“Oh, I’m going to cook it for my dinner, Miss,” he told her. Y’s mum did not spend a lot of time looking after him. Hence it was no surprise when he came in one morning and told us that he’d been down the pub with her and that she’d been arrested after a punch-up. He matter-of-factly went on to say that he’d been put with a new lady who said he could call her Mum. Later I heard that he had been expelled (that’s ‘permanently excluded’. children) from secondary school for head butting another student.
Much later we met a smart young man in the street. He told us that he was Y, and (justifiably proudly) that he was now a male nurse.
My teaching career, mostly in leafy suburbs, was however very peaceful and uneventful compared to a huge number of the people I am still proud to call colleagues, doing a superb job in trying and even threatening circumstances round the country and aropund the world. My apologies to them for these minor musings.
Briefly. Another book from the Ms Oblique library. It’s fantasy, and I suspect Young Adult. Oh no, I just looked it up: apparently it’s not, as Ms. Schwab publishes YA books as V.E. Swab and adult books as Victoria Schwab. Come to think of it, I think it would be rather dark to be YA; but who knows nowadays. It does have a freshness that has the feel of a youngish readership.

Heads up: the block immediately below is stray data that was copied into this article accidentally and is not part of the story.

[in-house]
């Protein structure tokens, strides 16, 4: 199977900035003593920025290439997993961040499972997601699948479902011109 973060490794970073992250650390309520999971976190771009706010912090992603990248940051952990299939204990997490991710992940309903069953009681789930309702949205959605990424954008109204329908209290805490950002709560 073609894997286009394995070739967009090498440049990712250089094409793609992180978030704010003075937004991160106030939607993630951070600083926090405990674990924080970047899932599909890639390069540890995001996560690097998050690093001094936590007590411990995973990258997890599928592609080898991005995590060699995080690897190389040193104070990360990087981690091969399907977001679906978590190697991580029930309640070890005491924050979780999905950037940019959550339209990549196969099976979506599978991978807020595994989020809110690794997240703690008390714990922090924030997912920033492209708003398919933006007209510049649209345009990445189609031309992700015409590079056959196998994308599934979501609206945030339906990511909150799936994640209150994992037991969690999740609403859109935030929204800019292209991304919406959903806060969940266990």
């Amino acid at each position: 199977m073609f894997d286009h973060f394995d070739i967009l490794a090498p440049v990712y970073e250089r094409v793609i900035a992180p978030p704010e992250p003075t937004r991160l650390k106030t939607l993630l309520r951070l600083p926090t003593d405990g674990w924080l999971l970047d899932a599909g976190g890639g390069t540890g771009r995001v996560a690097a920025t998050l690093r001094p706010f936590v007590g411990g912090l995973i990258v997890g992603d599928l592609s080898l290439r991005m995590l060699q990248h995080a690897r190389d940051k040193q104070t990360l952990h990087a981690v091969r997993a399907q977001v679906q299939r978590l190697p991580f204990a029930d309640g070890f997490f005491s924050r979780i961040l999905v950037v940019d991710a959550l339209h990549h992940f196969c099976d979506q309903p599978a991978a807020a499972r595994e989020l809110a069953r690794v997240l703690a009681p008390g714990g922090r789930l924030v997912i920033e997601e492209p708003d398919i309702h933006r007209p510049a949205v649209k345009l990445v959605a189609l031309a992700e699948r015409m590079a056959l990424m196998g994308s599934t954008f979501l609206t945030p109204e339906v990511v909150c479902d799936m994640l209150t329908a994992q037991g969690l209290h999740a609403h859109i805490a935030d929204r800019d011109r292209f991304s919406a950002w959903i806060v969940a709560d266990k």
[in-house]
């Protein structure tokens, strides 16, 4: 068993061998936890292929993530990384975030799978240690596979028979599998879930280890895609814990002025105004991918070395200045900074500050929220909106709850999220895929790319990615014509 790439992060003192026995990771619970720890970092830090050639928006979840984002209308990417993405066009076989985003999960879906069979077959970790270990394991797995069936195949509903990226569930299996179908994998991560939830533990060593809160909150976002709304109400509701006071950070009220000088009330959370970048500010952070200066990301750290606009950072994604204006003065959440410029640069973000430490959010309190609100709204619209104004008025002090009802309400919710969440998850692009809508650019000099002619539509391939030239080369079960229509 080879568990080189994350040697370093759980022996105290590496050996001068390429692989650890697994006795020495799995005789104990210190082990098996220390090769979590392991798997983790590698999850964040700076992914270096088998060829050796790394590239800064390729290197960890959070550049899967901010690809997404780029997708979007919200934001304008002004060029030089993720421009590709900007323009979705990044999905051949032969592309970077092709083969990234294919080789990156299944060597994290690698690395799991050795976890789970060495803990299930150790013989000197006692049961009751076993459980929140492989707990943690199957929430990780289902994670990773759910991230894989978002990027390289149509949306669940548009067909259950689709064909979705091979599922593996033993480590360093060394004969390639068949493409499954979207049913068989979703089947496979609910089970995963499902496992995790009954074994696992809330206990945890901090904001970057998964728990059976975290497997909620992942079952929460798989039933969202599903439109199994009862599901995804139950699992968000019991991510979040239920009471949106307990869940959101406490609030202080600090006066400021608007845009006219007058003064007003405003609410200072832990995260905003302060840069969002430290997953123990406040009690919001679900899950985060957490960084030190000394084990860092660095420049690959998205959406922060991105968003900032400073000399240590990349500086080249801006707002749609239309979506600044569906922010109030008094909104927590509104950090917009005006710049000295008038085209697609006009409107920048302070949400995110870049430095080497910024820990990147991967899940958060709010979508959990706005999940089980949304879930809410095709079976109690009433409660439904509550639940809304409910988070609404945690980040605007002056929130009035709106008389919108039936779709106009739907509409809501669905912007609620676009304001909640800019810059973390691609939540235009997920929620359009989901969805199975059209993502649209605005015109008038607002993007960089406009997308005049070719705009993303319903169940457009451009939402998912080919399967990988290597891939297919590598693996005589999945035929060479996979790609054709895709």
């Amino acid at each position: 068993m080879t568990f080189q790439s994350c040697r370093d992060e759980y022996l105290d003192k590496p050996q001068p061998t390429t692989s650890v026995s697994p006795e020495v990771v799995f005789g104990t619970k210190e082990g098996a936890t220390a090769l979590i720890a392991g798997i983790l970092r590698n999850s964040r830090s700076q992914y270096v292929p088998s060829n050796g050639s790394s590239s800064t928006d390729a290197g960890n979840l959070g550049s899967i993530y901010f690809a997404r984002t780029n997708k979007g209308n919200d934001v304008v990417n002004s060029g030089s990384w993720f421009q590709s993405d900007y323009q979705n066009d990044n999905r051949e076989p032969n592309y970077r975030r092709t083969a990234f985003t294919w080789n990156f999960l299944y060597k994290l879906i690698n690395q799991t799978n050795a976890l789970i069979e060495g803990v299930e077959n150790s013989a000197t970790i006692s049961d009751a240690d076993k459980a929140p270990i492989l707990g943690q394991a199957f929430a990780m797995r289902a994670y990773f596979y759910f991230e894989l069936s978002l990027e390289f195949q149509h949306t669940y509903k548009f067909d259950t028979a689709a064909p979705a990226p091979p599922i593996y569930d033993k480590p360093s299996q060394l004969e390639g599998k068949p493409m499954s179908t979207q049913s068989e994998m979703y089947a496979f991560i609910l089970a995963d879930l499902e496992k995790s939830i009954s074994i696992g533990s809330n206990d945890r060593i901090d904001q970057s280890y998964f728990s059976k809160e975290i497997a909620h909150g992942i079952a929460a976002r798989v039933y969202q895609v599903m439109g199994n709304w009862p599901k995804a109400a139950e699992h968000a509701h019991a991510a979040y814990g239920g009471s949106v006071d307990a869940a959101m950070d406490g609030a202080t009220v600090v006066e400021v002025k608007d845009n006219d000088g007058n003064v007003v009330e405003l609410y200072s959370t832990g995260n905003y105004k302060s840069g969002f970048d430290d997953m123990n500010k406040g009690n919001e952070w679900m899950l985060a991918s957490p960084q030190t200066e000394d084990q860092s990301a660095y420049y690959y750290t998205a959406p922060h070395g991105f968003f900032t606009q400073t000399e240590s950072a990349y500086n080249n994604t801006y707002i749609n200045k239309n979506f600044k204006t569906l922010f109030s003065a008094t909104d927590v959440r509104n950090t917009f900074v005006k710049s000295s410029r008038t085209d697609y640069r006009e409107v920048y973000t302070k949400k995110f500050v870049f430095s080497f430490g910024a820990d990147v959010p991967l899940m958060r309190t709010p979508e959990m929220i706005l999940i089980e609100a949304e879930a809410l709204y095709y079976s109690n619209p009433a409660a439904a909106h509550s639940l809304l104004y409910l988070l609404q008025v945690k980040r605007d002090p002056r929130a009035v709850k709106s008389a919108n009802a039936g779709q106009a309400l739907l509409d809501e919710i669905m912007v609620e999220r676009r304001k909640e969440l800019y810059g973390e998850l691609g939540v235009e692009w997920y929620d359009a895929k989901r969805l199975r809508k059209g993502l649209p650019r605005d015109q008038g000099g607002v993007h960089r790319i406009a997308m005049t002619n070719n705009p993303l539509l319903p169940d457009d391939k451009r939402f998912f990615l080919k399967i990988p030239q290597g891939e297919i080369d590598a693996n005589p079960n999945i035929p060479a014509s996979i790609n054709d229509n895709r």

Kell is a magician who has the rare ability to travel between three different versions of London: Grey, Red and White. In the past, Black London was uncontrollably magical and has been walled off from the other dimensions. Now it is a threat again.
There’s good consistency of invention in the book, with no implausible solutions. The contrasting Londons are nicely described and delineated. There’s a good action plot, with not too much introspection. Kell is a well-portrayed central character, a hero who is not infallible. Of course, there is a sidekick, Lila, a good action heroine, but the romance is very understated.
I started it with an impatience to be back to science fiction, but found it was one of those compelling reads which have you snatching a few pages whenever you can. Recommended.